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I don't usually post anything about Moffat's Doctor Who, because I know some people on my f-list like his work, and I wouldn't want them to think my dislike of Moffat translated to a dislike of them and their personal tastes. BUT I have so much RAGE for this promo picture:


It's not just the fact that once again we've given into the sexist idea of the big, strapping man carrying the weaker woman who's just fainted/died. After all RTD did that in Season 3 episode 1 with Ten carrying Martha, and I had an issue with it then as well, especially since Martha was being a complete MORON in not unplugging the machine BEFORE doing CPR on the Doctor. *facepalm* (But I digress). This is offensive in its own right, but I probably wouldn't have such an issue with it if this wasn't Doctor Who we're talking about.

But this image does not in any way represent the Doctor Who I know and love. This is a picture straight out of Hollywood with its glamorized and melodramatic shots of the Hero, barely a scratch on him, carrying the swooning woman as big explosions go off around them. That image has nothing to do with the 1960s Doctor who was a curmudgeonly old man living in a junkyard while his granddaughter attended British school just for the fun of it. It also has nothing to do with a crazy, bug-eyed man with wild hair and a ten foot scarf, or even a solemn, big-eared Doctor in a leather coat getting over some serious PTSD. What this image DOES remind me of is the Tenth Doctor walking through fire in slow motion as the cruise ship he's on crashes around him. Yes, remember Voyage of the Damned? Remember how panned it was?!? And I'm pretty damned sure RTD meant that whole episode to be a wild spoof of the Hollywood disaster movies of the 1970s and wasn't meant to be taking seriously. Yet it was still cheesy and out of place in the world of Doctor Who. So why are returning to this mediocrity?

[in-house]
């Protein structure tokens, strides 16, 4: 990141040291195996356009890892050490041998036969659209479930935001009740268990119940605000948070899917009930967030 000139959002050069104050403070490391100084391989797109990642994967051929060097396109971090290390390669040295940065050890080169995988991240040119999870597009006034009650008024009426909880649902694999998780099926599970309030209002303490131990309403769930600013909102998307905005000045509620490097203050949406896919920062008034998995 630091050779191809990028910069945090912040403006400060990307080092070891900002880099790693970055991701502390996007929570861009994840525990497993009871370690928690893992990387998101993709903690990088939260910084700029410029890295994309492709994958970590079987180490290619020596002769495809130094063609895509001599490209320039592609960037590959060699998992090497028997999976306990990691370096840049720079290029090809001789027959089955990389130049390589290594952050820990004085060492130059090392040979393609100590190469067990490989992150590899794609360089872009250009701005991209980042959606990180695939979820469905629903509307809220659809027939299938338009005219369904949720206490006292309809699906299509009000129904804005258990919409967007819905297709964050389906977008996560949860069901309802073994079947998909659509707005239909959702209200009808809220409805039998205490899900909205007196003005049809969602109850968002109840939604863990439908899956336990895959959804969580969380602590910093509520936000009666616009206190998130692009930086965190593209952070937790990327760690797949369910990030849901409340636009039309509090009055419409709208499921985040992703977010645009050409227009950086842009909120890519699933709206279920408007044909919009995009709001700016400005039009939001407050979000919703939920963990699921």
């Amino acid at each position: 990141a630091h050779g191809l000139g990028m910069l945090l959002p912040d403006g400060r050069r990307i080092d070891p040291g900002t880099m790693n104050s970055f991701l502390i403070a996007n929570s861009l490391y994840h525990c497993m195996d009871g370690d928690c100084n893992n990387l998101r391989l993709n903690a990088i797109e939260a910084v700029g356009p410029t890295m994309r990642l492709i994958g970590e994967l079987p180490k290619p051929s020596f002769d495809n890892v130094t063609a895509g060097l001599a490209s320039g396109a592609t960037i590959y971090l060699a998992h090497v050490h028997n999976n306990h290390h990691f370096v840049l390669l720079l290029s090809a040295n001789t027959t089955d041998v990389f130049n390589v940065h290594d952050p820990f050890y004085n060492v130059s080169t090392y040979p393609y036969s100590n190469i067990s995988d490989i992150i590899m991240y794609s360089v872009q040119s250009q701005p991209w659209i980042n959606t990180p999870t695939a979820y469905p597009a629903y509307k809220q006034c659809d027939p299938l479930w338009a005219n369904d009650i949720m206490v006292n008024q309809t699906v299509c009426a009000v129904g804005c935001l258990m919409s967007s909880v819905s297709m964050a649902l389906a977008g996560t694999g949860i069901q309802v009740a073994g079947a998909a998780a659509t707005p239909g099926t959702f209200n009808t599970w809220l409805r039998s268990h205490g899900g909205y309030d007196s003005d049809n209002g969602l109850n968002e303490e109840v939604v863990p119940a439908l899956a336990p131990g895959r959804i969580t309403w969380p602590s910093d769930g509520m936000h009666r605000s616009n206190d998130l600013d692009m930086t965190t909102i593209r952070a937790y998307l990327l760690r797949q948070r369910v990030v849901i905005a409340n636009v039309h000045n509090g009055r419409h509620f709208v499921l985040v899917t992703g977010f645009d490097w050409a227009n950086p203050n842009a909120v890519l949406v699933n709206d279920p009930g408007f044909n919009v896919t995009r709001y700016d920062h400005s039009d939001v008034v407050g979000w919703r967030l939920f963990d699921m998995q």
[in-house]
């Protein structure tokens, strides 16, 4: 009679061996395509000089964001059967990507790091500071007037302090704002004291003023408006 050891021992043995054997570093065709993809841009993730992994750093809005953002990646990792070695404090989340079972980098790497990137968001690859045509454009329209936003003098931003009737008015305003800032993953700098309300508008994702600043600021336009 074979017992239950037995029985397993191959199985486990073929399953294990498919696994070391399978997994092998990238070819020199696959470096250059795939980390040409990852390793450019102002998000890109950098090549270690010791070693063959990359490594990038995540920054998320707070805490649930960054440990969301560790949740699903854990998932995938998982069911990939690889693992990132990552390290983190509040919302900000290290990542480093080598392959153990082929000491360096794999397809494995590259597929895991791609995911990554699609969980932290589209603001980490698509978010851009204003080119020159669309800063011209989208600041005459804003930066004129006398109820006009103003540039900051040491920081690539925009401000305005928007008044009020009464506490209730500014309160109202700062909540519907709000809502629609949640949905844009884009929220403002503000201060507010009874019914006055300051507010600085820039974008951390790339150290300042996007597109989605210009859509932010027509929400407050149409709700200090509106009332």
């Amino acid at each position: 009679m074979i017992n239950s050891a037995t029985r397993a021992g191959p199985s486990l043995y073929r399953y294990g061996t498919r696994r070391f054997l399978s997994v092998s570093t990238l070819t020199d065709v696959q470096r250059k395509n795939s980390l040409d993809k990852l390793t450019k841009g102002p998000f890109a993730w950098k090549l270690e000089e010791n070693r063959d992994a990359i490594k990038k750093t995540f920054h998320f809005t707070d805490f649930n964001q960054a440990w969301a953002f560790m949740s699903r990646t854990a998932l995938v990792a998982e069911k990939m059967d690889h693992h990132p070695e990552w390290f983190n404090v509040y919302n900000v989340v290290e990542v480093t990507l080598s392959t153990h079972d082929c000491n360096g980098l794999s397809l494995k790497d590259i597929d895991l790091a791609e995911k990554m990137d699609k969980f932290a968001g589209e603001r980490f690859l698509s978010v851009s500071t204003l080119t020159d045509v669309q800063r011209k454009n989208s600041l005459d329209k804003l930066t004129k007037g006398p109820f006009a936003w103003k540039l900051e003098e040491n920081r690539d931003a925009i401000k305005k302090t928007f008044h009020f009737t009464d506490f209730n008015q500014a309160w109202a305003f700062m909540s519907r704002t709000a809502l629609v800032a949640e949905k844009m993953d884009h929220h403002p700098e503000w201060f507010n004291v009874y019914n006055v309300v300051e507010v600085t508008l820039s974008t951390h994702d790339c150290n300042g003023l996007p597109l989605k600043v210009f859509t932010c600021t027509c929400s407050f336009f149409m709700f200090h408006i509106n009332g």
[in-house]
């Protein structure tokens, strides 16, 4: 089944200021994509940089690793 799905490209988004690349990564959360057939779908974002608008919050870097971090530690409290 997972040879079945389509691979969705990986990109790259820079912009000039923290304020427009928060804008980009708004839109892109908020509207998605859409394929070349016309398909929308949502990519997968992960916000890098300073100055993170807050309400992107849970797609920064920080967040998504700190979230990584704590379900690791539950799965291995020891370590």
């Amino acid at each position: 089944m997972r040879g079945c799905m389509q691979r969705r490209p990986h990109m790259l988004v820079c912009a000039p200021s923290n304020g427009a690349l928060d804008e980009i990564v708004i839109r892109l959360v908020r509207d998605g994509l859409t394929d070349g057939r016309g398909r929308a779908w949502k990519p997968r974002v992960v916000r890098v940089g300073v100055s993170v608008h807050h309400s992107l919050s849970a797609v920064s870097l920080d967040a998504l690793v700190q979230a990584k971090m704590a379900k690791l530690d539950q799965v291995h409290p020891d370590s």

The thing that really pisses me off is how many people are eating this promo picture up like it's the best thing EVER, especially the Americans, because give us a hot girl in skin tight clothes and explosions and we're happy. *snarks* This is the Doctor Who that is popular in the States. This is the Doctor Who that gets recognition in Entertainment Weekly, the biggest entertainment magazine in the US. This is the Doctor Who that gets praised by all the US critics. Not the 1960s version with its god-awful special effects and sets (even by 1960's standards) but its incredible warmth and emphasis on character development, not the 1970s version with its oh so retro costumes and music but ingenious mythology, and not RTD's homage in the mid 2000s which combined the best (and some of the worst) of all eras. No, we only praise this version, the one that least resembles anything good about show, the one with the least emphasis on characters and relationships, and least concerned with actually explaining a damn plot-line. This is what we glorify. Well America, if this is what you want, you can have it. I'll stick to REAL British programming.


Aug. 3rd, 2012 02:24 pm (UTC)
The thing that is really weird to me is that I know the premiere has Daleks in it, but the Ponds don't have their oh-so-emotional, we-swear-it-will-make-you-weep, actual-final-for-real-this-time departure until midway through the season...Which means it's just there to be a ~dramatic picture~ of the Doctor carrying an unconscious Amy.

I didn't even think of that! Good grief.

I don't believe that RTD was above reproach (Aliens of London still makes me cringe). I just know that in the midst of those moments of OMG! The Earth/Universe/Reality is in peril, there were also moments of tenderness and great character growth. Something that I find lacking in Moffat's explosive Who.